- Amazon will air its first exclusive NFL broadcast on Saturday between the San Francisco 49ers and Arizona Cardinals.
- If the company’s NFL efforts drive Prime membership sign-ups, we should expect Amazon to further invest in sports coverage.
- Insider Intelligence analyzes this industry and several others to provide in-depth analyst reports, proprietary forecasts, customizable charts, and more. Learn more about what we offer.
Amazon has prepared a week of original NFL-themed programming airing across Amazon Prime Video, Twitch, and social media ahead of its first exclusive NFL broadcast on Saturday between the San Francisco 49ers and Arizona Cardinals.
The broadcast was included in the multiyear agreement letting Amazon livestream Thursday Night Football. (The game will still likely be available in local TV markets.) Saturday’s game will thus be an important test of Amazon’s ability to attract a large audience on its own, and it will help the NFL determine whether it should award Amazon additional broadcasting rights in the future.
Amazon has taken an aggressive approach to bringing live sports to its platforms, which in the past had helped drive Prime membership sign-ups. Along with Thursday Night Football, Amazon-owned Twitch has also made in-roads through deals with the NBA, MLS, NWHL, and Formula One.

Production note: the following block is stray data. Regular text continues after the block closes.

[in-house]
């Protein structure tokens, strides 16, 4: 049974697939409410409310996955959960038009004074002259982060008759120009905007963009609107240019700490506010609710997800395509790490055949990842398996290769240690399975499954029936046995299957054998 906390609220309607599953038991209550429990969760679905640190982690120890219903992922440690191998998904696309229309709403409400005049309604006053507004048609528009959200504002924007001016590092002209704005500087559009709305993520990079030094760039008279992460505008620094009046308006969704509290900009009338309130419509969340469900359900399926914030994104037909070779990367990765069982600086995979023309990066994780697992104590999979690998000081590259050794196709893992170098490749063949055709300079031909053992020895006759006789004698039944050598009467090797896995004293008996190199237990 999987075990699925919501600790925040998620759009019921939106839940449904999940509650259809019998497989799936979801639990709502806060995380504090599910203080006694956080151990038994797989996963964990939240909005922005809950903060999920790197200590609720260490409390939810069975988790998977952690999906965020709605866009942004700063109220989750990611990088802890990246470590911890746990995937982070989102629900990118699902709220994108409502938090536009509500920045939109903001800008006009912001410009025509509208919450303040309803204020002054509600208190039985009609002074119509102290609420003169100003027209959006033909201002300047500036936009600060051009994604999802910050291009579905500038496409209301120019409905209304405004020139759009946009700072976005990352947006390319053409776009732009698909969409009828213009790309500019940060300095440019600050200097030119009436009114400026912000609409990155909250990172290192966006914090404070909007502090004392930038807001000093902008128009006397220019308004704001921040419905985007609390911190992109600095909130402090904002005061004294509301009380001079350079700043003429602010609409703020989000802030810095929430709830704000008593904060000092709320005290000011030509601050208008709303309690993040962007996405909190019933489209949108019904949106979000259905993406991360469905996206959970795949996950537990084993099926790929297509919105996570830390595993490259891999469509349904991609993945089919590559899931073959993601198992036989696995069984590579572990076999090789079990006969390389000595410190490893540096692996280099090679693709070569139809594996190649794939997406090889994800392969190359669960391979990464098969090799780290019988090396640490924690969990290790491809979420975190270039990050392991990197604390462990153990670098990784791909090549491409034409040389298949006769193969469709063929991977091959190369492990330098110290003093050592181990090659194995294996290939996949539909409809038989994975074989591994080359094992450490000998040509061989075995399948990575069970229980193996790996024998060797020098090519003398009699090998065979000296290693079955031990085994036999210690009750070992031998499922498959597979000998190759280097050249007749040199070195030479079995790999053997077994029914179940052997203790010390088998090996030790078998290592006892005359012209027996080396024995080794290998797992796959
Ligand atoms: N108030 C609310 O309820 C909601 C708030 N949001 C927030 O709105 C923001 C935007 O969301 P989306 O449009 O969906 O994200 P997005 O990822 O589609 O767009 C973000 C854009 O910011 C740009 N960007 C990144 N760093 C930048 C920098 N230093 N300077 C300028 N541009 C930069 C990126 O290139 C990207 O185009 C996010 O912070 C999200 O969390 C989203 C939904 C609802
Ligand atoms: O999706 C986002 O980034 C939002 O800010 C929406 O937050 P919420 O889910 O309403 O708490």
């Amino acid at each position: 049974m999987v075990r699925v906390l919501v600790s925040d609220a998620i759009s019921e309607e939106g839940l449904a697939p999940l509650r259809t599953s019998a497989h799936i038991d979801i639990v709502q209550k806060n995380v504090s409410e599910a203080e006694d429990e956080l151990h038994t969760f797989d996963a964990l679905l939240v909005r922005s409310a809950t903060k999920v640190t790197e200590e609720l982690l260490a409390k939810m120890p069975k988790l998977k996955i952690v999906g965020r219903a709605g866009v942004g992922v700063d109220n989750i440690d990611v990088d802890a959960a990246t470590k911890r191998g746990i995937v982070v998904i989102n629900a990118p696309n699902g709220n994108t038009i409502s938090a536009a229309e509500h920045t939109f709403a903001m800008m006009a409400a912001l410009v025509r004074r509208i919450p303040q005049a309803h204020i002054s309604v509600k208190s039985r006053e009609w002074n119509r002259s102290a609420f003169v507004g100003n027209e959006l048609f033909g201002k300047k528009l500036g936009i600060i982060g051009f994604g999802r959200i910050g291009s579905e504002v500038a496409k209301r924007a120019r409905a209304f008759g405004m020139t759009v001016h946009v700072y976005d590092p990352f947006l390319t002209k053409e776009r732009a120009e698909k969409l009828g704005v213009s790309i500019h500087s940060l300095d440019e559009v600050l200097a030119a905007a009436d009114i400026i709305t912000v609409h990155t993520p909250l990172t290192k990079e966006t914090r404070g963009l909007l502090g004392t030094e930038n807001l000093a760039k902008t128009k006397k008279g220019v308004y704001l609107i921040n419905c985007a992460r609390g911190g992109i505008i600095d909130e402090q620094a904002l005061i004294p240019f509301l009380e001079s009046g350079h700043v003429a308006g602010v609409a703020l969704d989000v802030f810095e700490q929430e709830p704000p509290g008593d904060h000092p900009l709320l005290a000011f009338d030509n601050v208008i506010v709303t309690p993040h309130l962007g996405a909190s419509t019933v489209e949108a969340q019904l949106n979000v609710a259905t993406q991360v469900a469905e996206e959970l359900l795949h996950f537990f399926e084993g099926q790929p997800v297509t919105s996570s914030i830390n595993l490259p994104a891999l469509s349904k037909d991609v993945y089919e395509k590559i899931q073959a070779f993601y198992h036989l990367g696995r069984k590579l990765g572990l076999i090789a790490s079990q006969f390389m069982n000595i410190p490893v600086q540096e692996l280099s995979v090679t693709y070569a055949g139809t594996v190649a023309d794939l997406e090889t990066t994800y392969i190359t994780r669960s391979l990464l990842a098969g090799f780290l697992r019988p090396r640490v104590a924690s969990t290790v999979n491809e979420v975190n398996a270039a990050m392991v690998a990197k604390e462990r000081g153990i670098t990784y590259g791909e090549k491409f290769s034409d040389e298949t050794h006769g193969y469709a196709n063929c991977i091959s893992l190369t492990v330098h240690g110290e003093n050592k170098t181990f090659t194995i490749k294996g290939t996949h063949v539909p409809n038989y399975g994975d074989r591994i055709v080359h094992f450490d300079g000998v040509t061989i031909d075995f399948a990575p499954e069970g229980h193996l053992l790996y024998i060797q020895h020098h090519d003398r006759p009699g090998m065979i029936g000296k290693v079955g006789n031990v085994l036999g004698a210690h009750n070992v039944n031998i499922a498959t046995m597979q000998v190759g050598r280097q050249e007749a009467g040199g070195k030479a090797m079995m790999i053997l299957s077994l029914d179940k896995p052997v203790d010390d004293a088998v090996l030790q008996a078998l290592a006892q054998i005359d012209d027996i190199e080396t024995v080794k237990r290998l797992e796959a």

Investing in sports rights has yielded Prime membership gains: For example, in 2019 when Amazon livestreamed select British Premier League games, the company reported the highest number of new sign-ups for Prime subscriptions in the UK since the service launched there in 2007. If the company’s efforts with the NFL similarly drive Prime membership sign-ups, we should expect Amazon to further invest in sports coverage.
Sports fans are increasingly migrating to digital platforms, which could threaten one of the last value propositions of traditional pay TV. In 2020, the number of US digital live sports viewers will grow 14.2% to 36.5 million, or 11.0% of the population, according to our estimates.
Similarly, sports-oriented OTT services have grown substantially this year; we expect the number of US ESPN+ viewers to grow 26.4% this year to 15.9 million. While the pandemic accelerated the shift to streaming, the disruption of live sports programming was an important barrier to what could have been a greater uptake of digital sports streaming during a normal year. This growth poses a problem to pay TV operators, with live sports coverage being a key reason many consumers continue subscribing to their services.
Want to read more stories like this one? Here’s how you can gain access:
- Join other Insider Intelligence clients who receive this Briefing, along with other Media, Advertising, & Marketing forecasts, briefings, charts, and research reports to their inboxes each day. >> Become a Client
- Explore related topics more in depth. >> Browse Our Coverage
Current subscribers can access the entire Insider Intelligence content archive here.
Credit: Source link